If you think the term hits means the number of people who visit a website, you're wrong.
You're not alone. Most people have no idea that hits are meaningless. A "million hits" does not mean that a million people visited a website. It doesn't actually tell you anything at all about the volume of traffic — the real number of visitors could be close to a million or it could be less than a thousand. There's just no way of knowing.
This page explains in simple language what "hits" really mean. See the links on the right for more detailed information about web statistics.
What Are Hits?
A hit is a request for one file from a web server. For example, if you request (i.e. visit) a single web page which contains only text, the web server will send you that page as a file. This process is called a hit.
In the early days of the Internet, hits were a reasonable way of tracking how many pages were viewed. Each page was one file, so hits equalled page views (more or less).
The problem is that in today's Internet, each page is typically made up of multiple files. Each time you request a page you receive a whole bunch of responses — each of which counts as a separate hit.
It is quite common for one visitor to generate dozens or even hundreds of hits during a single visit.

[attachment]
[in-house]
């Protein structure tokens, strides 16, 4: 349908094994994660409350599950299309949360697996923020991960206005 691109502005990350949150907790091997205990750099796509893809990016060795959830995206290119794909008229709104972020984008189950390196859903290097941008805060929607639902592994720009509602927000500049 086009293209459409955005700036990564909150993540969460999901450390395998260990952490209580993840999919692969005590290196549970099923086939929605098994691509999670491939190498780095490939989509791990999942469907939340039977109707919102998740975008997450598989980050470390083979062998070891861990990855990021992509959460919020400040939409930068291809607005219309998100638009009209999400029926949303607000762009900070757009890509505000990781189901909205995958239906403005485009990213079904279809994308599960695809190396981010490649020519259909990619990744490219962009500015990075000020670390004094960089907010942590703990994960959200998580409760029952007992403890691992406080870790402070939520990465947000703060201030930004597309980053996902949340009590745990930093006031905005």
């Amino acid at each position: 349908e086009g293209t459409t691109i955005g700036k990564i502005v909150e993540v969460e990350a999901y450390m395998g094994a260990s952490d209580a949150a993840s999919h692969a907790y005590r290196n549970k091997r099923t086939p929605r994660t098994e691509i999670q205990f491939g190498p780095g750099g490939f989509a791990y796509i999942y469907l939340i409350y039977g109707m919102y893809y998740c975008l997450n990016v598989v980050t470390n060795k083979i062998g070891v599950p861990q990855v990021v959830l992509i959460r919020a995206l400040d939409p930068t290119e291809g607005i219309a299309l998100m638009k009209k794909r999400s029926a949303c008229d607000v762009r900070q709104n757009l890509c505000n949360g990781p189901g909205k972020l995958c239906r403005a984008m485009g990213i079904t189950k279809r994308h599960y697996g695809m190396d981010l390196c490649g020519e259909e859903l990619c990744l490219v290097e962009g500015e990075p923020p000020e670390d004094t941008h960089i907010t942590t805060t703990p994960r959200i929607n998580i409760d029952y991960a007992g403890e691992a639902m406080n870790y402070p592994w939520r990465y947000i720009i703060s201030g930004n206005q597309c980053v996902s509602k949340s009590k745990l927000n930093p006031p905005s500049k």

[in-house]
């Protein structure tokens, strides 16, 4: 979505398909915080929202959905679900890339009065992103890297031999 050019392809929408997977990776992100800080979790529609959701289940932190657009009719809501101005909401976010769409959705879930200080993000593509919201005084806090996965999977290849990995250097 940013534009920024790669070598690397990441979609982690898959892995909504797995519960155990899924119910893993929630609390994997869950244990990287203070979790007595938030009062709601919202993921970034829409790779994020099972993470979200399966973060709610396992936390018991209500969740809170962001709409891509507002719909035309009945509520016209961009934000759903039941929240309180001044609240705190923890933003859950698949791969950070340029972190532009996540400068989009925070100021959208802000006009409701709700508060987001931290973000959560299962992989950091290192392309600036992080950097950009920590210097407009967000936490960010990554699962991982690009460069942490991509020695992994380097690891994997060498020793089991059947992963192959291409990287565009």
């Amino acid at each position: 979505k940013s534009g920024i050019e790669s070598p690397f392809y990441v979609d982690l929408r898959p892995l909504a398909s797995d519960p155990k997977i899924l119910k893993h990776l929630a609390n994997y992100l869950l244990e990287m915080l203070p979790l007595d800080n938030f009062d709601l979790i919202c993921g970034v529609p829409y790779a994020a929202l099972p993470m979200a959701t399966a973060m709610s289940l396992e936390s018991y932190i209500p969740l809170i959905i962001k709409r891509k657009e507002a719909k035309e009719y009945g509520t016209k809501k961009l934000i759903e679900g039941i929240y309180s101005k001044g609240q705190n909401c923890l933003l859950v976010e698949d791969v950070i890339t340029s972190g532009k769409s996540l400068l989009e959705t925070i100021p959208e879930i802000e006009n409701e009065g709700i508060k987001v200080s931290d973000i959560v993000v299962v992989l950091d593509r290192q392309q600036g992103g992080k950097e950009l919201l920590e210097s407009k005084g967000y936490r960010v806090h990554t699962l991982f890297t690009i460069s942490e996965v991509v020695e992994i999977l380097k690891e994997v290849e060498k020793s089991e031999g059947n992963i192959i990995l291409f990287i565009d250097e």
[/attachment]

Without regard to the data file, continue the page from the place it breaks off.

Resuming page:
Clearly hits are a gross exaggeration of the number of visits, but it gets worse. Because websites are designed so differently, there is no common baseline for determining how many hits an average visitor generates. If a website uses 25 icons in their navigation menu, it will generate a lot more hits than a site which uses a single image file. This makes hits absolutely useless when it comes to reporting traffic volume.
How Can Visits Be Measured Properly?
Unfortunately there is no accurate way to measure visits but there are certainly much better ways than hits. The standard method is to use a software application which analyses lots of different statistics and makes an estimate of the number of individual visitors.
The number of visitors is called "visits", "unique visits", "uniques" or "sessions". There are other terms as well but these are the most common. We recommend using the term "visits" as it is intuitive and descriptive, and more likely to be accepted by the general public.
Why Use Hits if They Are Inaccurate?
It's a legacy problem. As hits slowly became less accurate, no-one wanted to stop using them because everyone else was still using them. It is hard for one webmaster to say they get 100 visits when another webmaster with the same traffic is reporting 10,000 hits.
There are three types of people who still use the term hits:
- People who don't know what it means.
- People who want to make their website seem busier than it really is.
- Server administrators, who actually do have genuine reasons for knowing the number of hits (it's technical).